Advise on raising during COVID-times
So raising funds right before or during a partial lockdown might still be possible. But what did the experience learn these entrepreneurs, that can help startups looking for investments right now? Reaves opines: “In raising funds, startups need to remember that VCs still need to deploy capital. Most VCs are now thinking about value investing, expecting the startup valuations will decline in the near term. The most important thing is to properly manage your cash position to make it through the next six months, after which we hope the economic situation will improve. Otherwise, keep trying to raise capital as there are a number of VCs funds, and they also compete for good deals.” Oaky’s Paddenrug adds: ” A funding process usually takes more than a year from start to finish. So we advise using this time to start conversations and build a strong network.”
“If we were still fundraising, time would be of the essence for us,” says Waller of Chargetrip. “Talks and discussions with investors can drag on for a long time. So I would be very focused and strict on timelines with investors. As a sign of their commitment, I would ask them to sign a letter of intent. So I could focus on finding additional investors for the round when they sign the LOI. Or close the discussion when they don’t sign the LOI and move on without having to look back.”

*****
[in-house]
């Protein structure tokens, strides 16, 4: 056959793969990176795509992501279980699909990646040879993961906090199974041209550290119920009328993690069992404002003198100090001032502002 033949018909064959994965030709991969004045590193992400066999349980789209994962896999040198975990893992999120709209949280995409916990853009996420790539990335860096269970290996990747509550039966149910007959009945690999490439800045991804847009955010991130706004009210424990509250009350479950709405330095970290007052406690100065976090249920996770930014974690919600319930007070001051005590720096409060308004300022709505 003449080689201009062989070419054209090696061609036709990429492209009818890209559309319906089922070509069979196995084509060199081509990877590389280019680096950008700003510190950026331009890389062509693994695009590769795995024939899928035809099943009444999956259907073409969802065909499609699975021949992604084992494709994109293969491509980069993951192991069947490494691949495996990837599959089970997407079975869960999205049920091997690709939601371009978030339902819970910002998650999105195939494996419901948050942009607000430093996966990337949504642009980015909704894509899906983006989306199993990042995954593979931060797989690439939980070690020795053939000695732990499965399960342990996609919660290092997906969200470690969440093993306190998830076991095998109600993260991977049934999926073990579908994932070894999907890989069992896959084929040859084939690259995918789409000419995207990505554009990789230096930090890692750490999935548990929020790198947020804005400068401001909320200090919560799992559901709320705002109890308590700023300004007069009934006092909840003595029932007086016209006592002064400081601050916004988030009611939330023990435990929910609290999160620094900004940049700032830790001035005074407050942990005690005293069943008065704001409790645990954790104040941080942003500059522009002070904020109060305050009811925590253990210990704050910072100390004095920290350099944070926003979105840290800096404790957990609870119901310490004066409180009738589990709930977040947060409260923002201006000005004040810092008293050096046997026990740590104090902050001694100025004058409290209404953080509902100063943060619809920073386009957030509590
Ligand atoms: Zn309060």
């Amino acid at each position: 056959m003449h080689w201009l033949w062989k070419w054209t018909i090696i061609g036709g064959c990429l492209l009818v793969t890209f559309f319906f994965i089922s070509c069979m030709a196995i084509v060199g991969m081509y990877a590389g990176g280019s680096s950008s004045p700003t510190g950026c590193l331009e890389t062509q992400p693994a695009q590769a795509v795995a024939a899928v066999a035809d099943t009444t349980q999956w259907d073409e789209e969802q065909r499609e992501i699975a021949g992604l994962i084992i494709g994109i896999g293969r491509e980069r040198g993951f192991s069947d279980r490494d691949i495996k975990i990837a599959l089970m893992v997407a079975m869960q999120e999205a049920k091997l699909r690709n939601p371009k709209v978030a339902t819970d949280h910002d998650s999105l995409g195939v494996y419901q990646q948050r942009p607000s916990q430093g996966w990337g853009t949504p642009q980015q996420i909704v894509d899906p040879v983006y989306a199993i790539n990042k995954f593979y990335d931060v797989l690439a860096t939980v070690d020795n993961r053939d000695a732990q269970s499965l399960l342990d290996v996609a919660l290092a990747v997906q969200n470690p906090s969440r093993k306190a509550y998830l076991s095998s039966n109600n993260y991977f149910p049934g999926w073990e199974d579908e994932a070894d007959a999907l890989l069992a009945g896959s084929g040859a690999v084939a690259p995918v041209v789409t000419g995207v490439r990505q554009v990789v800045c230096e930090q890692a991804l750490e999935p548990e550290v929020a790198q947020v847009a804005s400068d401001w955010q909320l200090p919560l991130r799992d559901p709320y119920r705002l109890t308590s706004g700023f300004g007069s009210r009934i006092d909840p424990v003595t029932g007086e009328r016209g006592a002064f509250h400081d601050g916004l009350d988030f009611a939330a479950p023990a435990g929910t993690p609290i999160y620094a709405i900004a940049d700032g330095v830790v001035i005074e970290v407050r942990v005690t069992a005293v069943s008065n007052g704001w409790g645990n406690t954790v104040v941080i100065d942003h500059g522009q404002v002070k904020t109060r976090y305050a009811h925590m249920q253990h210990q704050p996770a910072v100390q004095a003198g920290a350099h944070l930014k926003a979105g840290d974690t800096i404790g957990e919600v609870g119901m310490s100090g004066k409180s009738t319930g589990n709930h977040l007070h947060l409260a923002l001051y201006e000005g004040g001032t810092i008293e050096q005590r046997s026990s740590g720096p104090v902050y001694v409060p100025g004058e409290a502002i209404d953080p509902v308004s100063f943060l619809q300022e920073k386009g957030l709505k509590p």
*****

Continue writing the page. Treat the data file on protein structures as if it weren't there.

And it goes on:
‘No time for bullshit’
“A second thing that I would focus on with investors is their interest in our long term value creation hypothesis,” says Waller. “Back and forth discussions on your precise expected MRR growth the coming months isn’t that relevant. Exploring the validity of your business model in a post COVID-19 world is. I think it is, or should be, apparent to everyone that there is no time for bullshit and that clarity about each other’s real intentions is the only way we as a startup, an investor, an ecosystem can move forward.”